Money gap may not matter so much in November

by - July 12, 2012

The gap in fundraising is widening, but it’s not surprising. In 2004, Democratic challenger John F. Kerry outraised President George W. Bush every month after picking up the Democratic nod.

Romney, as Kerry did before him, has been able to use frustration with the incumbent to his advantage. It’s often easier to create the fervent enthusiasm needed to get campaign donors to part with their money when running against a sitting president rather than pitching them on another four years.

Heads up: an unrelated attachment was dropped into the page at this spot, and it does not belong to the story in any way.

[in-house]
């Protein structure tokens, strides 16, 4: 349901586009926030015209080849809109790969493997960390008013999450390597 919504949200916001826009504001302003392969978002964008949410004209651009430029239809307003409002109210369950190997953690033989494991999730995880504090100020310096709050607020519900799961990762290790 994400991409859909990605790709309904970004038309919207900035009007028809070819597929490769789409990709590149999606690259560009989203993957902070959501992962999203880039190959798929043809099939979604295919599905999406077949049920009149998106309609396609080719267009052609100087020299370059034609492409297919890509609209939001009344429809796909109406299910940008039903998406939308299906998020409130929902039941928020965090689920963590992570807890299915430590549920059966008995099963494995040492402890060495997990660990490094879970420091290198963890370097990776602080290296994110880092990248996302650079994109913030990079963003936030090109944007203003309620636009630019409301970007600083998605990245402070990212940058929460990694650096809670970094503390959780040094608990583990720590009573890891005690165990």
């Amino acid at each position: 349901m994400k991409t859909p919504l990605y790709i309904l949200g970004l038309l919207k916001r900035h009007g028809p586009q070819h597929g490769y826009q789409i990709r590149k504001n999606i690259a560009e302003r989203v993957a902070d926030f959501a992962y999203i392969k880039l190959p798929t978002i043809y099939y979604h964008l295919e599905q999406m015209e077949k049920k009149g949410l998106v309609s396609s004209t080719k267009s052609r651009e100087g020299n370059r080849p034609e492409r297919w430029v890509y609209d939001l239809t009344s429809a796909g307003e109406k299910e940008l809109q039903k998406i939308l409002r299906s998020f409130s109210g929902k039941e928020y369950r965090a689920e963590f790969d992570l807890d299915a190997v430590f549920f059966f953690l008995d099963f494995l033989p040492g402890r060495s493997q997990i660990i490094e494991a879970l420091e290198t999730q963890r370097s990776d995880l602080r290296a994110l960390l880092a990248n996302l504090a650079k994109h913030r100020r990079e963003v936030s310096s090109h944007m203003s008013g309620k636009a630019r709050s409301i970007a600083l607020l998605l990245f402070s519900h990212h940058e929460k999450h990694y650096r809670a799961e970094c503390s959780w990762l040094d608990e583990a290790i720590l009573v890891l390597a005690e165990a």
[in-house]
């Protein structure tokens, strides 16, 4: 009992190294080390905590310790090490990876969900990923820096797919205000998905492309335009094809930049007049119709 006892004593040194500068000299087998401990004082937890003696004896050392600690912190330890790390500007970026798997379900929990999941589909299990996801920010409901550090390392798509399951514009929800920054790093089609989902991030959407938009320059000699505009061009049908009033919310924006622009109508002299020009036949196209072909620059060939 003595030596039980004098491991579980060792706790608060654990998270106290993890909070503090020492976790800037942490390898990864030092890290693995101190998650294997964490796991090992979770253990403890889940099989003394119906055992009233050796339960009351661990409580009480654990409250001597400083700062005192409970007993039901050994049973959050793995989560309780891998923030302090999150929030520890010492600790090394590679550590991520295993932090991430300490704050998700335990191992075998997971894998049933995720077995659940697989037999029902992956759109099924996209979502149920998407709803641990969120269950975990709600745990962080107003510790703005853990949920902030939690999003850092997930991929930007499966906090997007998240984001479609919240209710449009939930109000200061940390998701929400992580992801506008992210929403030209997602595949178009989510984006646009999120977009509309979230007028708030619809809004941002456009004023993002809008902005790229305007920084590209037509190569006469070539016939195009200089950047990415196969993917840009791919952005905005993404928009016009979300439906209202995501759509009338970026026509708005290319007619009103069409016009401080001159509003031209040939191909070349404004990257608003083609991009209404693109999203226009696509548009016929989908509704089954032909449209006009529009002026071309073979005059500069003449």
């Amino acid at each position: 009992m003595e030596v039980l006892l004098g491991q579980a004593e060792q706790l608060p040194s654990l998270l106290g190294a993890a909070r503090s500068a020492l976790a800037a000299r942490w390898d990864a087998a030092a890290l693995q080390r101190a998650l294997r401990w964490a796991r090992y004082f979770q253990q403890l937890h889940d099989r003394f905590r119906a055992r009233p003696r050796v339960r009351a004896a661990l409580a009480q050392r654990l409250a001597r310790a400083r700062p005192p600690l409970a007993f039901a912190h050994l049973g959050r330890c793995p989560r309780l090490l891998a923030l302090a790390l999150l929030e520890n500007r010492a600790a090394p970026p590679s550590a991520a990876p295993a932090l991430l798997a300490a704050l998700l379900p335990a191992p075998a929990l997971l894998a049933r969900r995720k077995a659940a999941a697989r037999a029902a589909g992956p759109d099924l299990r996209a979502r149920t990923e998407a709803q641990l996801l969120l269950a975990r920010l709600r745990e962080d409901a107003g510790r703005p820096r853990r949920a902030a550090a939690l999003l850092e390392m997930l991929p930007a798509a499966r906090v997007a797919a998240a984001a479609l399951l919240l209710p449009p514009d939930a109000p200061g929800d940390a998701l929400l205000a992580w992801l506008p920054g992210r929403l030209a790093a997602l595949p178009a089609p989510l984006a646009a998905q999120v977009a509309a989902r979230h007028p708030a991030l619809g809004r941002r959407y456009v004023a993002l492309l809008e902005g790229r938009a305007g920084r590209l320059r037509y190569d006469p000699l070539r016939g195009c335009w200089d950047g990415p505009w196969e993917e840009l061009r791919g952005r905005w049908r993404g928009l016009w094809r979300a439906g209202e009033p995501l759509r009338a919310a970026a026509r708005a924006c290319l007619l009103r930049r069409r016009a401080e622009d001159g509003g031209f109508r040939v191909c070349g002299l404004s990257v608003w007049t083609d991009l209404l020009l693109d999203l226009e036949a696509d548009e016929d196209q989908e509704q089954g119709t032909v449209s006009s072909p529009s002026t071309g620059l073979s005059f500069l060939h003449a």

All told, Bush, the Republican National Committee and the two biggest independent groups supporting him spent $786 million in the 2004 election cycle. That compares with $845 million for the Democrats, a spending advantage of about $60 million.

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